HEART RESEARCH AT EMORY


July 28, 1997


Media Contacts: Sarah Goodwin, 404/727-3366 - sgoodwi@emory.edu
Kathi Ovnic, 404/727-9371 - covnic@emory.edu
http://www.emory.edu/WHSC/





PREVENTIVE CARDIOLOGY
DETECTION
RESEARCH
RANKINGS
OTHER HEART-RELATED WORK at EMORY UNIVERSITY
TREATMENT
HEART TERMS & STATS






PREVENTIVE CARDIOLOGY



REVERSING CORONARY ARTERY DISEASE



The bad news: heart disease is the No. 1 killer of Americans; the good news: unlike many other diseases, a great deal can be done to prevent and even reverse it. R. Wayne Alexander, M.D., Ph.D., chairman of Cardiology, Department of Medicine, Emory University School of Medicine, and his colleagues at The Emory Heart Center, are leaders in the current push toward prevention and reversal. Emory heart researchers are leading numerous large, national studies of new drugs to lower high blood pressure and lower cholesterol, hormones to delay disease onset, clot dissolvers to nip heart attacks or stroke in the bud and are contributing to the body of medical knowledge about the powerful benefits of eating a low-fat diet, exercising and quitting smoking.

THE ABC'S OF CHOLESTEROL



Past president of the American Heart Association (1991), Virgil Brown, M.D., is an internationally recognized authority on cholesterol. His research focuses on the "C" proteins he himself isolated and characterized while at the National Institutes of Health, but he is called upon by doctors, scientists and media worldwide to comment on many aspects of the role of cholesterol in heart disease.



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DETECTION



ULTRAFAST CT SCANNING



A pioneer in the use of new cardiac imaging technology, Emory Heart Center has been asked to provide the medical direction for the state's first Ultrafast CT Scanning Center. The electron beam tomography heart scans let Atlanta doctors detect coronary artery disease more than a decade before symptoms appear.

2D AND 3D IMAGING, SPECT AND EMORY BULL'S-EYE MAPS



The goal of Emory University's Ernest V. Gracia, Ph.D., a leading innovator in cardiac diagnosis, has been to improve imaging technology so that physicians may evaluate the heart muscle more precisely. Most notably, Dr. Garcia and his colleagues have developed, refined and marketed advanced two-dimensional heart imaging technology. The advantage of the computer software is that it provides valuable quantitative information to enhance the visual, qualitative, information provided by conventional cardiac scans.



PET SCANNING FOR WOMEN



Emory cardiologist Randolph E. Patterson,November 1993 showed for the first time that percutaneous transluminal coronary angioplasty (PTCA) is just as safe and effective as coronary bypass surgery, a proven therapy for advanced atherosclerotic heart disease. Many patients with multiple-vessel coronary artery disease whose arteries require revascularization (to unclog or partially replace arteries) are equally eligible for either PTCA or coronary artery bypass surgery (CABG), a therapy with proven clinical benefit.

FIRST TRIPLE 'KEYHOLE' BYPASS USING MINI-CABG TOOLS



The first minimally invasive triple "keyhole" coronary artery bypass surgery on a beating heart using Mini-CABG instrumentation was performed in spring 1997 at Crawford Long Hospital of Emory University by cardiothoracic surgeon John Puskas, M.D. United States Surgical Corporation instruments allowed the doctors to complete the procedure on the beating heart of a 54-year-old man without using a heart-lung machine and eliminating the costs and potential complications associated with current heart-lung bypass technology.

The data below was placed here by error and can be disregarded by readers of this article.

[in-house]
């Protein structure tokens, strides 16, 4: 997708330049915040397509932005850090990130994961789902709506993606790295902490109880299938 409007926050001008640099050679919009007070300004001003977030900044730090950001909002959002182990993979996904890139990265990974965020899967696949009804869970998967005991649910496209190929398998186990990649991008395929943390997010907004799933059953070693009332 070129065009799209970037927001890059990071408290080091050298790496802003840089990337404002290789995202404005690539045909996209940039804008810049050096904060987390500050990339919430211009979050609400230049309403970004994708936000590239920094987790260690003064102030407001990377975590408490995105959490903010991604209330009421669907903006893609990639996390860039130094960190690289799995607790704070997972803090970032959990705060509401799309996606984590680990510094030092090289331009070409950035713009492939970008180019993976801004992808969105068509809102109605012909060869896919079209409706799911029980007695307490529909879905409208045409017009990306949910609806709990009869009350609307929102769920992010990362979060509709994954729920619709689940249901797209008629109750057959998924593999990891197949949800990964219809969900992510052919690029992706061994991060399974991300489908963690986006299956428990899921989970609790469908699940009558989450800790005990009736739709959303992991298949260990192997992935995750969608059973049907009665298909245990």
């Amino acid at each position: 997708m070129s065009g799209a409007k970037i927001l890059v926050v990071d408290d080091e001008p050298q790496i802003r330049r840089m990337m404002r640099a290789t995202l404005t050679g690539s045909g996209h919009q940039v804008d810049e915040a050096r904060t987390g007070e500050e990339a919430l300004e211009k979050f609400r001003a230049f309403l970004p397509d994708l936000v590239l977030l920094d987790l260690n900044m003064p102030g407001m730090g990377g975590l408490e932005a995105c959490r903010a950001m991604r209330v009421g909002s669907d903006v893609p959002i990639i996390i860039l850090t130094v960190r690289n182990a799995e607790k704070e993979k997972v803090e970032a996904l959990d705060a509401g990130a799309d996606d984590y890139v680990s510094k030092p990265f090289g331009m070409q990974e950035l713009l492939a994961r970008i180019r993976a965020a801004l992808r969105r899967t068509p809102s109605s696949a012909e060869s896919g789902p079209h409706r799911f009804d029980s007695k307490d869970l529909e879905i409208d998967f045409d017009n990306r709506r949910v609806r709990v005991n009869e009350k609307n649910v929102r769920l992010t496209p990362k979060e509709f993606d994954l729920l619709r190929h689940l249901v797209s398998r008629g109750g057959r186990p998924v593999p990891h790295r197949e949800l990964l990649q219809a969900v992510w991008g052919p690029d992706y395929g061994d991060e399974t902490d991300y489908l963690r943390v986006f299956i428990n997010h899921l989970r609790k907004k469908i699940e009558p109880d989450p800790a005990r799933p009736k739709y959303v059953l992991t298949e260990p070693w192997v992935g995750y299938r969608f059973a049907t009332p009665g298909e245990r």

HOSPITAL STAYS REDUCED AFTER OPEN HEART SURGERY



Are shorter hospital stays best for the patient? Emory Heart Center is a leader in asking, and answering, that question. Patients under 65 whose open heart surgery goes smoothly and who have no other chronic illnesses may often leave the hospital within four or even three days after surgery, reported Emory Heart Center cardiothoracic surgeon Joseph M. Craver, M.D., at the 1996 American Association for Thoracic Surgery meeting. According to Dr. Craver, more than one half of all 1,050 open heart surgery patients treated at Emory University Hospital during 1995 were discharged within five days after surgery. Ninety-eight heart patients were discharged within three days, 252 were discharged after four days and 205 were discharged after five days. In the past, patients usually have stayed in the hospital six to eight days after open heart procedures such as coronary artery bypass surgery.

IMPROVED HEART VALVE



Emory heart surgeon John Gott, M.D., pioneered a solution to a troubling problem with heart valve replacements. He and his Emory Heart Center colleagues specially treat porcine value replacements with an agent that slows the calcifications process and delays the need for replacements. Thus far, about 2,000 patients worldwide have received AOA-treated porcine valves.

AORTIC ANEURYSM SURGERY



A retired civil servant and a retired neurologist were the first Georgians and among the first patients in the world to undergo a new surgery at Emory University Hospital to repair aortic aneurysms. Rather than making a large abdominal incision to access each man's abdominal aortic aneurysm, Emory vascular surgeon Elliot L. Chaikof, M.D., Ph.D., led a team in delivering a graft to the aneurysm via a catheter fed through an artery. The procedure carries the promise of being safer, minimally invasive, requires less time in surgery and for recovery, and is less costly.

RE-WIRING THE HEART



Electrophysiologist Paul Walter, M.D., has built Emory's reputation as a center for treating electrical malfunctions in the heart. By feeding a special catheter through a vein to the site on the heart muscle that is "short circuiting," Dr. Walter and his colleagues can permanently cure a number of heart rhythm abnormalities -- and keep many persons young and old from having to take medications every day of their lives. The team now is implanting small, innovative pacemakers in certain patients with other types of rhythm disturbances.